Note: It should be noted here that while Super Glue was originally invented by accident thanks to WWII, it was not, as a popular urban legend tells, accidentally discovered by soldiers in WWII who then subsequently began using it to seal up battle wounds. Rather, it was discovered as described above and didn’t hit the public market until well after WWII had ended.
Interestingly though, according to its creator, Dr. Harry Coover, Super Glue actually was used in the Vietnam War to help close up wounds on soldiers while they were being transported to hospitals to then receive stitches. Today, a form of cyanoacrylate is often used in place of or in conjunction with traditional sutures.
If you liked this article, you might also enjoy our new popular podcast, The BrainFood Show (iTunes, Spotify, Google Play Music, Feed), as well as:
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- Applying Super Glue to cotton or wool results in a rapid chemical reaction that releases enough heat to cause minor burns, so typically this should be avoided. However, if enough cyanoacrylate is added to the cotton or wool, the fabric will catch on fire, making this a great trick to keep in mind in survival situations. Generally, cotton and wool are readily available and cyanoacrylate is always a good thing to have on hand in first aid kits, due to its wound sealing ability. So if you ever find yourself lost in the woods with nothing but a first aid kit and no other easy means to start a fire, this little trick might help you out.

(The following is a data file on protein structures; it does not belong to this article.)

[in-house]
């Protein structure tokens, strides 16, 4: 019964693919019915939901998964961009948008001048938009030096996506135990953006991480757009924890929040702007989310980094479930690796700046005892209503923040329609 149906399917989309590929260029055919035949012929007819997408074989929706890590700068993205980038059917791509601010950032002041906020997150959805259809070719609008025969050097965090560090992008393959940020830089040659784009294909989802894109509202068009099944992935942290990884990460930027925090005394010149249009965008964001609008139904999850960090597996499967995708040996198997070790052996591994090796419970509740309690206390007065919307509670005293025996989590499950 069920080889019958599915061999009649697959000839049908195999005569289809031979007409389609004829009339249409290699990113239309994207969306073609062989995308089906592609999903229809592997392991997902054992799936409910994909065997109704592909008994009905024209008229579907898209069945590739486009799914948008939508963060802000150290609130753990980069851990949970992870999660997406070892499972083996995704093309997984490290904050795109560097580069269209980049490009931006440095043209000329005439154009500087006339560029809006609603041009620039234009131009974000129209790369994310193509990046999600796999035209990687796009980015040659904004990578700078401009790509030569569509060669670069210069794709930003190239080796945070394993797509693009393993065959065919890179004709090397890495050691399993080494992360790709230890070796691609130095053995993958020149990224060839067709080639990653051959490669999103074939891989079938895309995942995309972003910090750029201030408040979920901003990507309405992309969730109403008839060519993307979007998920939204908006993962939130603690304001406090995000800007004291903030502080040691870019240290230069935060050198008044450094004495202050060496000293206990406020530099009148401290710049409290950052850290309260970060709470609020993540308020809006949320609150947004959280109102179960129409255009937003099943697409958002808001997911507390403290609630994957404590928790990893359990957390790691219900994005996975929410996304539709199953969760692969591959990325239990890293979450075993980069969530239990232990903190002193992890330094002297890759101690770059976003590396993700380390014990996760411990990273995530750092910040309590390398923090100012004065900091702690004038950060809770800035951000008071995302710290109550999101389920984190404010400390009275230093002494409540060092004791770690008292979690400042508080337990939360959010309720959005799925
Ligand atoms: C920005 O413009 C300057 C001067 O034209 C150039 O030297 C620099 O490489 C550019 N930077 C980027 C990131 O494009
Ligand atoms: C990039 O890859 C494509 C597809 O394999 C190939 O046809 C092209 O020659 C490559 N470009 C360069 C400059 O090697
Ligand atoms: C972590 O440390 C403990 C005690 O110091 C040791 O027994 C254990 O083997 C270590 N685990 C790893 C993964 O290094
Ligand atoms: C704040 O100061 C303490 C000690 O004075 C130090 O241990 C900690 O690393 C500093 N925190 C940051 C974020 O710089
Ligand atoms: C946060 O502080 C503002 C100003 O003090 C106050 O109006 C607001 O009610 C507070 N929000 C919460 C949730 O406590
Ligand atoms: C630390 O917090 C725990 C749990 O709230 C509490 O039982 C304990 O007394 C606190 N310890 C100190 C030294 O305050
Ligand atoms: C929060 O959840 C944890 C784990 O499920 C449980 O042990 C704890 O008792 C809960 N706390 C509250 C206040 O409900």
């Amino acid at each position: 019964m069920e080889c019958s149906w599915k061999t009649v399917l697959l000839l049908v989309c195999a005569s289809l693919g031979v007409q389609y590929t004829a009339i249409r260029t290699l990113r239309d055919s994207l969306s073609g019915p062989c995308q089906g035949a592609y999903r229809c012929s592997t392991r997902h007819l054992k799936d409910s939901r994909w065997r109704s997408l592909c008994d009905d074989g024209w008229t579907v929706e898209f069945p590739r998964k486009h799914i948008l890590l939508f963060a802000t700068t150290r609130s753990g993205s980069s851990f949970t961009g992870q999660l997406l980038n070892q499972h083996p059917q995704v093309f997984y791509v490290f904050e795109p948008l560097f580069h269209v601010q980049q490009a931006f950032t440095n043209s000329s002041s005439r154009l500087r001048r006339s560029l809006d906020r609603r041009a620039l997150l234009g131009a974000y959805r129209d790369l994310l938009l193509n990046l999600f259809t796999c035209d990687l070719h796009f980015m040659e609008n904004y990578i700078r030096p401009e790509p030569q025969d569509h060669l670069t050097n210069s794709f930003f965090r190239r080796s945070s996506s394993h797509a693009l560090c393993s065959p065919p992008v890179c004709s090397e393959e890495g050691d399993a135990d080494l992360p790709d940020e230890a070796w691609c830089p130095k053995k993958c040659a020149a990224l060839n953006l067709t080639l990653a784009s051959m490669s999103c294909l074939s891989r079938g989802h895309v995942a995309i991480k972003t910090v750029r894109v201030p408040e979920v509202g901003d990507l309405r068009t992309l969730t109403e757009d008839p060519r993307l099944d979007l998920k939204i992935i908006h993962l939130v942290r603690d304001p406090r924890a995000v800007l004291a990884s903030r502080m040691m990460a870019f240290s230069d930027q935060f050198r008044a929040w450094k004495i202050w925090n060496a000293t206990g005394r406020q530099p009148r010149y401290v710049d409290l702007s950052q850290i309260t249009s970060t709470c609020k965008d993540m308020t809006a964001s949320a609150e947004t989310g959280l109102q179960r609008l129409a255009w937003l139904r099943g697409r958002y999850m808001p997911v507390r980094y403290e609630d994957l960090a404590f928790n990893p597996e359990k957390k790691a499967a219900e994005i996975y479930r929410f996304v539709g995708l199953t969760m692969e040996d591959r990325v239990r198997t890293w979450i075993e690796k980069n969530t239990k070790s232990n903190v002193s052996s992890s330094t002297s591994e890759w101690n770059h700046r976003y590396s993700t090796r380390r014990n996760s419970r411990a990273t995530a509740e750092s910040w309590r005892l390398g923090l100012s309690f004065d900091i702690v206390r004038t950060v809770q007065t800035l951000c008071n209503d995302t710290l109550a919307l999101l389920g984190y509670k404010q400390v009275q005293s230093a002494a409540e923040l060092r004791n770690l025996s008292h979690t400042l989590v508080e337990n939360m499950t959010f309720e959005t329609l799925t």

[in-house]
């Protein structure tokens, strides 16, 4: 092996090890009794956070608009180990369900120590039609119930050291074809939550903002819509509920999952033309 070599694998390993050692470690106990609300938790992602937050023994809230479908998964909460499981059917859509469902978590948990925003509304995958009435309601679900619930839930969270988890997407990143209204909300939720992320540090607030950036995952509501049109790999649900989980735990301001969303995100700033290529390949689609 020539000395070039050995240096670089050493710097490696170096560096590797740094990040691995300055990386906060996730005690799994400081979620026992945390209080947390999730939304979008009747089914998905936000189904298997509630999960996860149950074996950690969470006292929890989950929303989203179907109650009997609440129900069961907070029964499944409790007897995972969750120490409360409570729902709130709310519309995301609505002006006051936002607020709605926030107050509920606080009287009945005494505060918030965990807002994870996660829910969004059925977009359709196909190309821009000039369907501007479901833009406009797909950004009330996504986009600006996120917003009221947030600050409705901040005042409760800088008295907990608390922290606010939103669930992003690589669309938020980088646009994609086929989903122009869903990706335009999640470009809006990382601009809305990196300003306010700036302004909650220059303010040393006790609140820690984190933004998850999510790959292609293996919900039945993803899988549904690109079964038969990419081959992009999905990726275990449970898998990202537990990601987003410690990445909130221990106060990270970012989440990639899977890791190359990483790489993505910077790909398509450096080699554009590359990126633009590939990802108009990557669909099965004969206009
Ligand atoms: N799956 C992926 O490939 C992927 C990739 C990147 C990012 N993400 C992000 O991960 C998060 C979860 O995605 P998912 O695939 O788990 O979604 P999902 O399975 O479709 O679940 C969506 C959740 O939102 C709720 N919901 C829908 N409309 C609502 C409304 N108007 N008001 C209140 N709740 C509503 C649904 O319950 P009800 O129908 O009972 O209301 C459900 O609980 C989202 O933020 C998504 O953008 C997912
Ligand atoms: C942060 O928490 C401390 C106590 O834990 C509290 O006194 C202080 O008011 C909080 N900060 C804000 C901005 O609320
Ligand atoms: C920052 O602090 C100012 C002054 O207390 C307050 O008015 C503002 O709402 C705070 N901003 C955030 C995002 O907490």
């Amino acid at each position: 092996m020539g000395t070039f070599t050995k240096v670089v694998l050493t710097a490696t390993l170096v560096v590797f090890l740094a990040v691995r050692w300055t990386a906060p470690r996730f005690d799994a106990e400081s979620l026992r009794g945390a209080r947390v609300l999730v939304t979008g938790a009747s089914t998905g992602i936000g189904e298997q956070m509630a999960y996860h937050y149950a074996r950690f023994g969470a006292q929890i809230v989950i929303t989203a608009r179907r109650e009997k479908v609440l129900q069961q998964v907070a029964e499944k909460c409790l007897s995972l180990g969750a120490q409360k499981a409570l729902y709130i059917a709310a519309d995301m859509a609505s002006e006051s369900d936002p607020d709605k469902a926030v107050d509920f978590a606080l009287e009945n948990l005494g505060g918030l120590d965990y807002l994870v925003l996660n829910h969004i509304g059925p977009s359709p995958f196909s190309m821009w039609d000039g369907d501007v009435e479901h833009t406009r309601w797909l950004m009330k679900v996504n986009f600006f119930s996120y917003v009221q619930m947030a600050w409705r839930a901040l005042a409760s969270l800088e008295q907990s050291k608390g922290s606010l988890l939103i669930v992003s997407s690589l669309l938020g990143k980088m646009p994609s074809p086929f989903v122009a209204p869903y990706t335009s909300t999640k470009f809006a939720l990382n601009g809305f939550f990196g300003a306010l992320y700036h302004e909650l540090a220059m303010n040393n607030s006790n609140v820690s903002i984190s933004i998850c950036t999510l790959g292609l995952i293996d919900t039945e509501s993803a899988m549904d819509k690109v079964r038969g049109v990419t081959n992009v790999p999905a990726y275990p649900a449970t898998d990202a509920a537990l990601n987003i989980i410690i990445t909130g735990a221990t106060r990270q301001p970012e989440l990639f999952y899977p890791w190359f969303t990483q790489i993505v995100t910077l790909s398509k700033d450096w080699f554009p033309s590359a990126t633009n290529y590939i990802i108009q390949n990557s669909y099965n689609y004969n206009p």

- While Super Glue + cotton or wool can create enough heat to cause a flame, Super Glue + other materials also will cause heat. This is thanks to the process of anionic polymerization that the glue undergoes as it bonds. Because of this, if you put enough Super Glue on your finger, you can actually burn yourself that way too, without any other materials necessary.